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Jeff Bezos is facing a dilemma as ethical questions surrounding The Washington Post publisher grow louder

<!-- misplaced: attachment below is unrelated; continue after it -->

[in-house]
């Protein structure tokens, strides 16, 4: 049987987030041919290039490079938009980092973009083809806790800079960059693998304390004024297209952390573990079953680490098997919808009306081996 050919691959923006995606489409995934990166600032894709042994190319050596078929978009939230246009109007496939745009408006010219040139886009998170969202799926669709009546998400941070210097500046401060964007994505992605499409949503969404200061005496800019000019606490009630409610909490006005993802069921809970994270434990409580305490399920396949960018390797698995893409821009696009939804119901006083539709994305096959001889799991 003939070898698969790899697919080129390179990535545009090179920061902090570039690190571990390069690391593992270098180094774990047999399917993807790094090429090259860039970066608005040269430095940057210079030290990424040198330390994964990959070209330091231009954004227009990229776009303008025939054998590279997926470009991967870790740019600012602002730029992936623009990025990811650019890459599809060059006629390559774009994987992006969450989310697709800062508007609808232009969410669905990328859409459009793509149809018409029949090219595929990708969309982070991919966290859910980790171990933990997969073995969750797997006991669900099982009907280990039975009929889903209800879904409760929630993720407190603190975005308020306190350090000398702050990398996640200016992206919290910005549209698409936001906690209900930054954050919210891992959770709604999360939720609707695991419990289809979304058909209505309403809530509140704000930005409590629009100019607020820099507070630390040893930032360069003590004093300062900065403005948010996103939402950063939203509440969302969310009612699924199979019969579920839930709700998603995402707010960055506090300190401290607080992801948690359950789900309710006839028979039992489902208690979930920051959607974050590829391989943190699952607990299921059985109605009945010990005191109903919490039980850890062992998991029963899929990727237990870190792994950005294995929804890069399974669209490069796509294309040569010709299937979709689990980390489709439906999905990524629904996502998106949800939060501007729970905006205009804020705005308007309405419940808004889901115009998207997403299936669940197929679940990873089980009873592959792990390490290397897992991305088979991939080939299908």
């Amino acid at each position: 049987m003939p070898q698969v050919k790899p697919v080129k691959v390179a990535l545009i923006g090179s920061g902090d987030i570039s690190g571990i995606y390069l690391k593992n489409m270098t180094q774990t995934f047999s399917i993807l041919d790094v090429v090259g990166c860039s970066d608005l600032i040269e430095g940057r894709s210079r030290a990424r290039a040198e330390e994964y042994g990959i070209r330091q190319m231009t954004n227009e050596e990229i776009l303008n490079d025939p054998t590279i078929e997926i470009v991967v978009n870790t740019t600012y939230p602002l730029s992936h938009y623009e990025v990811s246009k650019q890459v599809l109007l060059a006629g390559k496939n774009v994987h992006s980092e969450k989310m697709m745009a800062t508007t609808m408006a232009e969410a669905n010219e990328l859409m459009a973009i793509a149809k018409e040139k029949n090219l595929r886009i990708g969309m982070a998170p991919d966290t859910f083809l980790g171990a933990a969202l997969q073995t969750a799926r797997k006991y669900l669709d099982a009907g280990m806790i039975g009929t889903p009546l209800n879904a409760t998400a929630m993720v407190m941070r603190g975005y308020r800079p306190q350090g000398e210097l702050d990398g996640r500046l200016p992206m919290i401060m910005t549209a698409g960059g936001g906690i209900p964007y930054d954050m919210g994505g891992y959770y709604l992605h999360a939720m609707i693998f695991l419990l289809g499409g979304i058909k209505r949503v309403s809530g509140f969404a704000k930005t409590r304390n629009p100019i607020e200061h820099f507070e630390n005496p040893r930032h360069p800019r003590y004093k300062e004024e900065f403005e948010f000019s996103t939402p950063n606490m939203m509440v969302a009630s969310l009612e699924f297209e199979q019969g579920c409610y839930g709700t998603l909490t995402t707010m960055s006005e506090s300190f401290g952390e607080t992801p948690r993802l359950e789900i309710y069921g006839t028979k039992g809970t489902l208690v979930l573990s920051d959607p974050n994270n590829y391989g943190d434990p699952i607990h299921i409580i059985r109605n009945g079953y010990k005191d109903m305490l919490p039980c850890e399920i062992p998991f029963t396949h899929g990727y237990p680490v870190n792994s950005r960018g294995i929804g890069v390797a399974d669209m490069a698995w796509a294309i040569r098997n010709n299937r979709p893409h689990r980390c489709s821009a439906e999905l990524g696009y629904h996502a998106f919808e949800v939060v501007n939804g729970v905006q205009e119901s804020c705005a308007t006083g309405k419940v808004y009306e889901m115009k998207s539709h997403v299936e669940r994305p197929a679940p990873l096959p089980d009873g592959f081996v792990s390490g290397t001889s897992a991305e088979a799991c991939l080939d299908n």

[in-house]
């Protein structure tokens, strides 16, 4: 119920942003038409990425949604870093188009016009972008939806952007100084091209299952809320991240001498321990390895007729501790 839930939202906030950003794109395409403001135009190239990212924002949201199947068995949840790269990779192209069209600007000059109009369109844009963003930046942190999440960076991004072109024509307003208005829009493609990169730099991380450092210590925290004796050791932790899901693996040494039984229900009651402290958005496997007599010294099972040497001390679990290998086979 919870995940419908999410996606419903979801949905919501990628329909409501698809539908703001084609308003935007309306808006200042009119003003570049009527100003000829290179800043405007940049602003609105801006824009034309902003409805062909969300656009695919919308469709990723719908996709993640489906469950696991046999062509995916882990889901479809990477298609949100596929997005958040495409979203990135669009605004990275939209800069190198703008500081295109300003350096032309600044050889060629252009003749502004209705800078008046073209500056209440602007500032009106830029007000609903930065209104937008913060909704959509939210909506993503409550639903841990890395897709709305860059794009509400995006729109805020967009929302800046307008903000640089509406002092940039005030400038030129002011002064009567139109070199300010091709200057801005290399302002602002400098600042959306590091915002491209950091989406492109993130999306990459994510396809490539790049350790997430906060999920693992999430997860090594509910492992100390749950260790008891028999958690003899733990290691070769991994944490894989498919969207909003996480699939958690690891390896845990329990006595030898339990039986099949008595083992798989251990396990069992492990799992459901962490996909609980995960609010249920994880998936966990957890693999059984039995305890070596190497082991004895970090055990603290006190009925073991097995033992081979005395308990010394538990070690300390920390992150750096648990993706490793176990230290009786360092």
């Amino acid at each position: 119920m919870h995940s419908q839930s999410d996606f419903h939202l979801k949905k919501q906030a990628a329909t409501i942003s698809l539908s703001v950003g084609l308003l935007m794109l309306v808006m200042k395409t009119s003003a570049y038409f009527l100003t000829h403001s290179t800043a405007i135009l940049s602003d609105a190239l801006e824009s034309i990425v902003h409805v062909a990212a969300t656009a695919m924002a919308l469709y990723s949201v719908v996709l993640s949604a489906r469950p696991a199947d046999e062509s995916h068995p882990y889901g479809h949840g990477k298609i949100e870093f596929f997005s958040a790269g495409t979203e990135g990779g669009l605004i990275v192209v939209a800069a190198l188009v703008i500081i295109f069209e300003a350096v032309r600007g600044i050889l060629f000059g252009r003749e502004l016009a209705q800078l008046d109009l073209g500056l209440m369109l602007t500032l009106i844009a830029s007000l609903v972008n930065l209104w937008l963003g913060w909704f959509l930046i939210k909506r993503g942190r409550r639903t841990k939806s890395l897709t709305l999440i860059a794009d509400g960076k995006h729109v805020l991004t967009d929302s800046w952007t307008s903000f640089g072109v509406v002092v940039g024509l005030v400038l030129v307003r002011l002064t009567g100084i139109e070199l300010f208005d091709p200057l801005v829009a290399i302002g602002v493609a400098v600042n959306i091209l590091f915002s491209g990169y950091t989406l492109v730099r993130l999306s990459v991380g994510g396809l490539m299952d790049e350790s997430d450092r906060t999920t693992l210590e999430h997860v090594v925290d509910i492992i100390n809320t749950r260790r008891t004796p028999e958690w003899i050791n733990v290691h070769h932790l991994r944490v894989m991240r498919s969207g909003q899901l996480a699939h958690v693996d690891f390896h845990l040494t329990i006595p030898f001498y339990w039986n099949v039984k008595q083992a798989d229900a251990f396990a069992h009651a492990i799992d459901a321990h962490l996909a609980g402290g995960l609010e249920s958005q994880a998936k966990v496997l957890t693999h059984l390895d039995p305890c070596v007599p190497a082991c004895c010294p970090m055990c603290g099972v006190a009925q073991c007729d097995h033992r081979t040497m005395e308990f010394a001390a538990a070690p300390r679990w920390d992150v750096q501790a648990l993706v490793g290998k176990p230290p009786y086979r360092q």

Editor’s Note: Sign up for the daily digest chronicling the evolving media landscape here. New York CNN  —  Jeff Bezos has a decision to make — and it is one that will determine the future course of one of the nation’s most prestigious news organizations. The Washington Post owner and Amazon billionaire can continue to stand by Will Lewis, the controversy plagued Fleet Street veteran he tapped as publisher and chief executive of the iconic national broadsheet. Or he can side with his Pulitzer Prize-winning newsroom, which is repudiating their new leader in clear and unmistakable terms. But based on conversations with CNN on Monday with nearly a dozen staffers and others familiar with the internal dynamics of The Post, it appears increasingly unlikely that Bezos can have it both ways. Lewis, who continues to face heavy scrutiny over a series of troubling decisions both past and present, has unquestionably lost the room, alienating staffers and creating an untenable position in which it is difficult to see him effectively leading the respected army of reporters under his command. There may have been a moment in which the former Rupert Murdoch lieutenant could have turned the tide and quelled the uproar within The Post. That fury first saw life shortly after his decision to oust top editor Sally Buzbee. In the wake of her sudden exit, it was revealed that he tried to suppress stories at The Post and NPR about his role cleaning up the U.K. phone hacking scandal for Murdoch (which he denies wrongdoing in). Instead of deescalating the situation early on, Lewis lashed out, going so far as to criticize his own media reporters and launch an on-the-record attack aimed at the well-respected NPR media correspondent David Folkenflik. And while Lewis later sent the newsroom an apologetic memo following the episodes, it did little to quell concerns, setting into motion a series of stories that have raised serious questions about his judgment and journalistic values, as well as those of his hand-picked future top editor, Robert Winnett. The New York Times reported over the weekend that, in his Fleet Street days, Lewis assigned an article that was based on stolen phone records. And The Post reported Sunday that a “thief” who used deceptive tactics to obtain private material had ties with Winnett. The stories landed like a one-two punch in The Post newsroom, raising even more alarm and upping the panic level at the newspaper to new heights. Incensed, anxious, and demoralized staffers stressed to CNN Monday that they just want Bezos to bring this “shit show,” as one staffer put it, to an end. When Bezos first appointed Lewis, staffers at The Post understood that he needed to appoint a publisher and chief executive who would shake things up in the newsroom. They acknowledged to CNN that, under previous boss Fred Ryan, The Post had fallen behind outlets like The Times in the post-Donald Trump years, both from audience and financial standpoints. And so, when Lewis took the reins in January, the newsroom was more or less, cautiously optimistic about how he would transform the institution. They were willing to give him a chance. Will Lewis, founder of The News Movement, at the publisher's headquarters in London, UK, on Wednesday, Sept. 13, 2023. Lewis said he's lined up funding for a takeover of his former employer Telegraph Media Group Ltd., in an auction he expects will kick off in the next couple of weeks. Carlotta Cardana/Bloomberg/Getty Images Related article Washington Post CEO Will Lewis’ status ‘increasingly untenable’ as newsgathering controversies mount But they’re not willing to let him shred the newspaper’s reputation in the process. While the journalists continue to worry about the financial state of their newsroom and want a boss who can seriously address its business woes, they fiercely guard its editorial independence and integrity. And, with respect to that, they strongly believe Lewis and Winnett pose a significant danger. “We are losing audience and money and the top of the company is a clown show,” a staffer explained to me, adding, “All we have is our credibility and we’ve just taken a gun to that.” The newspaper’s credibility, of course, is inextricably linked to whether it can be a thriving business. Good luck getting people to subscribe to a newspaper that they believe has been ethically compromised. (I would love to see that sales pitch!) And, as one staffer at The Post noted to me, behaving in an ethical manner matters greatly when trying to convince a newsroom to reinvent itself. As the person said, “It doesn’t matter how good your ideas are if you have a no-confidence vote from your entire staff.” That said, what Bezos will decide to do as he assesses the situation at The Post remains a mystery. Questions to his spokesperson went unanswered on Monday. And an email sent directly to Bezos went unreturned. But certainly, the tech baron is aware of the rapidly deteriorating situation over on K Street. And, presumably, Bezos does not want his stewardship of The Post to be stained by an ugly chapter in which he allowed grave problems to fester and eat away at the institution as he sat idly by. Dismissing Lewis would bring with it some pain for Bezos, sure. It would require him to concede that he got it wrong with Lewis and restart the time-consuming process of finding another publisher. And it might cost him a nice chunk of change — though an irrelevant one for someone of Bezos’ wealth — to pay out Lewis’ contract. But keeping Lewis in the position could deliver an even greater level of pain and, with it, unflattering headlines over time. More stories about Lewis are sure to drop in the days and weeks ahead. Top talent may soon head for the exits (indeed, I’m told some staffers are already looking for work elsewhere). And at some point it becomes hard to see how Bezos justifies having a boss oversee a newspaper that is publishing A1 stories spotlighting his ethically-challenged decisions. The best advice in crisis public relations is to reach to the end result as quickly as possible, to avoid an unrelenting drip-drip of bad news. Bezos can surely do the math on this one, given it is not too complicated. And perhaps that is why his camp is not voicing public support for Lewis. Jeffrey Sonnenfeld, the renowned professor and senior associate dean for leadership studies at the Yale School of Management, told CNN on Monday that Bezos has a simple decision to make. Sonnenfeld, who has advised U.S. presidents and scores of corporate leaders, said that if he were advising Bezos, he would tell him Lewis has “lost legitimacy to lead” and it’s time to “clean the house.” “This is a tragic meltdown of the conscience of American journalism bringing shame to the Katharine Graham, Ben Bradlee, Marty Baron legacy of collaboration, courage and integrity,” Sonnenfeld said. “Bezos must recruit an accomplished, experienced editor whom journalists admire and trust.”